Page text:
What it is. What it isn’t.
This post is driven by a couple of comments I read on Facebook. It seems that a small city in Indiana might not be able to have Mardi Gras because a bar closed.
Is that what you think of Mardi Gras? Sure, we have big parades. The krewes toss beads and other stuff. You know, “Trow me sumptin’ mistah.” There is plenty of boozing and a little debauchery, usually on Bourbon Street in the French Quarter. But, that’s not all.
At the heart of it, Mardi Gras season — Carnival — starts on the Twelfth Night after Christmas when the wise men journey to Bethlehem to bring the baby Jesus gifts. It lasts until midnight Mardi Gras Day when the police clear out the remaining revelers. Night turns into day. And, it’s Ash Wednesday. The beginning of Lent.
In other words, it’s a religious holiday. Imagine that.
It’s also a time when we locals celebrate quietly. It’s more-or-less like Thanksgiving and Christmas rolled into one. We visit with friends and family. We gather around meals. We bring little gifts. The more blue blood among us go to fancy balls and events that are by invitation only. The big krewes, like Muses, have balls, lunches and other events for their members and guests. It’s an honor to be invited.
For our part, we host a brunch on the Sunday before Mardi Gras Day. Our friends and family mingle, eat, have a drink or two. If they want, they can walk up a couple blocks and see the parades on St. Charles Avenue. We are also lucky enough to be invited to two balls. We aren’t blue bloods. Imagine me in evening wear with a little mask. That’s what I do. That’s what they do.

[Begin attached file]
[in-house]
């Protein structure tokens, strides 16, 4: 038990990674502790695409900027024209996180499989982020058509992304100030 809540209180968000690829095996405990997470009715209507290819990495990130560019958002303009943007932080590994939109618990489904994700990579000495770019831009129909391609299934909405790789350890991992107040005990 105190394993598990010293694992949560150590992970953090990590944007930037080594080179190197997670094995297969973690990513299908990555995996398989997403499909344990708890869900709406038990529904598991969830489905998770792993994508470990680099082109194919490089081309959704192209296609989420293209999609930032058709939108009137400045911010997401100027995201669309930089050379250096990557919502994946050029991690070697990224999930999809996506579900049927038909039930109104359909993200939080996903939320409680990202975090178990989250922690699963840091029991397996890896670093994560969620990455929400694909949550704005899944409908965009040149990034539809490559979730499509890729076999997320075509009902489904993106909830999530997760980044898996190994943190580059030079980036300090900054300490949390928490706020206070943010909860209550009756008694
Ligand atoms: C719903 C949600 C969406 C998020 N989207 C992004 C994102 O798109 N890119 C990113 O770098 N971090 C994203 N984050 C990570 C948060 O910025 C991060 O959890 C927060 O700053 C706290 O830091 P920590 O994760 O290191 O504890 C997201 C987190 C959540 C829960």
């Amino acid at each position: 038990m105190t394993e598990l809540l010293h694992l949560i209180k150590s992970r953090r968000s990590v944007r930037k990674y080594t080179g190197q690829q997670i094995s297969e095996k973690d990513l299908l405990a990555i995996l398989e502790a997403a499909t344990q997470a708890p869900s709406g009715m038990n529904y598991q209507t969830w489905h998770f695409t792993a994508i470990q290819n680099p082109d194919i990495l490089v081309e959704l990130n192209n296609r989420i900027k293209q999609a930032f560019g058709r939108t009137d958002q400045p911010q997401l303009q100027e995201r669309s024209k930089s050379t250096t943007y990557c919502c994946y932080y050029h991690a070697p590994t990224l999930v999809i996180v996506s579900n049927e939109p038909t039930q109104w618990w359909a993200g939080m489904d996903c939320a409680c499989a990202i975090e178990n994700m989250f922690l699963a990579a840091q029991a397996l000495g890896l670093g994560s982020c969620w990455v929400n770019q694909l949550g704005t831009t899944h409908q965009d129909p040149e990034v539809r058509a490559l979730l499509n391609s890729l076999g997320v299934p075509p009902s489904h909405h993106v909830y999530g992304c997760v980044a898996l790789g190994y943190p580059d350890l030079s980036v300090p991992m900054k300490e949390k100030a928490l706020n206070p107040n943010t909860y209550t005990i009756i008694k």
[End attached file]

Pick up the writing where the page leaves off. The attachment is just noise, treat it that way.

There is a lot of symbolism. Mardi Gras Day is the day when the Indians reveal their new suits for the first time. For some, a year’s worth of work comes down to this one day. For others, they’ll show their new suits throughout the year. It’s a day when Zulu leads the parades. They mask in blackface. It harkens back to a time when they couldn’t afford masking materials. The so-called Take It Down movement wants them to stop. The Zulus just laughed and started dancing. As far as I’m concerned, the Zulus can do whatever they want. They are the soul of Mardi Gras. Maybe of the entire city.
The million or so tourists who flood our streets, drink way too much, and fight for beads and other “throws” don’t know any of this. It’s all a giant party to them. One day of being stupid. Some try to arrive on the day, itself. With blocked streets, heavy traffic and the parades they are lucky to get anywhere near in time for… what?
I’m not attacking the partiers. Sheesh. We need the money. I’m explaining what those Mardi Gras partiers in other cities don’t understand.
When I was exiled to the desert after Hurricane Katrina, I went to Mardi Gras in Old Town Albuquerque. Make no mistake, Christmas there is breathtaking. The onset of fall is wonderful. But, Mardi Gras? Not so much. It made my very sad. I think we went during our first year there. It was on a Saturday. Sheesh. Whatever happened to Fat Tuesday? I was so homesick that we flew back to New Orleans for a cobbled together Mardi Gras, because 80% of the city was still broken. It’s when I saw Zulu warriors — the real ones from Africa — walking in place of our Zulus because most of them couldn’t get home. If they could, they had no home to come back to.
That’s what Mardi Gras means.
The picture. This is the one I planned for yesterday. I intentionally made it contrasty. WordPress “helped me” by tuning it down. She walked by me while I was sitting on a wall getting ready for the next parade. I couldn’t catch up with her. That is, until we both walked into the local grocery store for lunch. I asked if I could photograph her. Even though anybody masking is fair game, it was our lunch break. Heh! I made some smiling portraits and I made this one. I like it best. My agencies will like the smiling pictures. They are trying to make money for us. Besides, you can see me working in the reflection in her sunglasses. Nice shorts, huh?